Solo/Small Firm

How to Grow Your Law Practice

A quick guide to exponential expansion

Written by Martha M. Newman

From the September 2021 issue

Act as though you are running a business. You are! Priority number one—create a business plan with yearly growth goals. Writing a detailed business plan with revenue targets and growth metrics as well as a strategic plan for implementing those goals is crucial to your firm’s success.

Practicing law is a profession, but it is also a business. You risk crippling your success from the beginning if you ignore sound business practices. The more you plan with time-tabled benchmarks, the faster your firm will grow. Here are resources that will help you.

Put aside your fears and delegate.
When you have lawyers and paralegals you can trust, insisting on handling a case in its entirety stems from perfectionism (nobody can do this work as well as I can), fear of loss of control, and often laziness about figuring out what to delegate. When you fail to delegate, it can cripple your productivity and prevent you from focusing on the high dollar work only you can do.

Leverage your people! On each new matter establish criteria for what work can be delegated to associates and paralegals and have the courage to hand over the work to them while maintaining a supervisory role. Your revenues will surge!

Hire new employees sooner than later.
Add new employees before you absolutely need them. As you gain new clients and your book grows, be proactive about staffing up to handle the heavier workloads before the work gets out of hand. Move with reasonable caution but have the courage to take growth-oriented risks. Using personality assessments to gauge the business development skills of new hires and identify their rainmaking potential will help ensure continued growth. Outsource if advisable.

Strong cultures fuel firm growth.
Define your core values. Live them. Recruit lawyers who fit those values. Top people and quality clients will gravitate to your firm if it is known as a place where lawyers have strong relationships and trust each other.

A firm with no core values is siloed, disjointed, and cliquish. Partners selfishly guard clients from associates and project a “me-first” attitude.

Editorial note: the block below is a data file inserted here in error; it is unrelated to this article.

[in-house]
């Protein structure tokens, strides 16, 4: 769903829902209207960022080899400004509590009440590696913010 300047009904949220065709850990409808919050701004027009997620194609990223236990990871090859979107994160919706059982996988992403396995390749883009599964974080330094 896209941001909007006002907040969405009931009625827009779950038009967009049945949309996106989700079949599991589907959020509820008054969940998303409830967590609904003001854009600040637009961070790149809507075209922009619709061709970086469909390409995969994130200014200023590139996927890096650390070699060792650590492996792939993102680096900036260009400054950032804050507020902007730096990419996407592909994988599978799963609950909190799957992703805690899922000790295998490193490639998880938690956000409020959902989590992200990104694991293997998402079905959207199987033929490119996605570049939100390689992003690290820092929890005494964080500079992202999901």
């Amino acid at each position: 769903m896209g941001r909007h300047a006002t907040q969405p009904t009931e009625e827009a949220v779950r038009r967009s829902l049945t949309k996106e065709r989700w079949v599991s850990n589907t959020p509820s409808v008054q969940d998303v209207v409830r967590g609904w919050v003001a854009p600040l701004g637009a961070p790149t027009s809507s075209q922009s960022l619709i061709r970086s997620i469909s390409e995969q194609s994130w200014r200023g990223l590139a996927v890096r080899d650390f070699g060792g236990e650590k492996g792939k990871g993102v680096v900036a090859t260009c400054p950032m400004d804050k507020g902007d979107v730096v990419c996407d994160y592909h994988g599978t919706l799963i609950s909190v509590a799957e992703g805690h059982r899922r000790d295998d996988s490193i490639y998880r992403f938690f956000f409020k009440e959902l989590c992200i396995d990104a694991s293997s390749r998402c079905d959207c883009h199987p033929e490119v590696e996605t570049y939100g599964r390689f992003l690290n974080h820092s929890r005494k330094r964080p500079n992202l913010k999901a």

According to Altman Weil author Eric Seeger, a healthy culture that fosters growth is interdependent, collaborative, coordinated, and trusting. Partners put the firm first and practice law with a shared agenda. Lawyers in those firms cross- sell, refer business to each other, share associates, and become more profitable because clients notice the difference between values-based firms and dysfunctional ones.

Use technology to automate repetitive tasks and reduce staff.
Lighten your load and save money by using technology-assisted support such as LegalTypist, virtual receptionists such as Ruby Receptionist or Abby Connect, virtual assistance like VAnetworking, and legal software such as Clio, MyCase, or Rocket Matter.

Drive growth these additional ways.
• Capture your billable time as you go. Don’t lose money by trying to recreate it later.

• Work in focused work periods and reduce inter office interruptions to increase your billables.

• Create a marketing plan, back it up with a generous marketing budget, and devote 30% of your work week to business development.

• Get out of the office. Write. Speak. Network.

• Make your website client friendly and invest in strong search engine optimization.

• Keep in touch with former and current clients and cultivate referral sources. What will make your success easier and faster to achieve? Discarding self-doubt and believing in yourself. TBJ

Headshot Martha NewmanMARTHA M. NEWMAN is a former oil and gas litigator and owner of Top Lawyer Coach. She specializes in lawyer coaching and consulting in the areas of law firm management, business development, leadership, time management, presentation skills, career advancement, and job interviewing. Newman has been awarded the Professional Certified Coach, or PCC, credential by the International Coach Federation in recognition of her coaching excellence. For more information, go to


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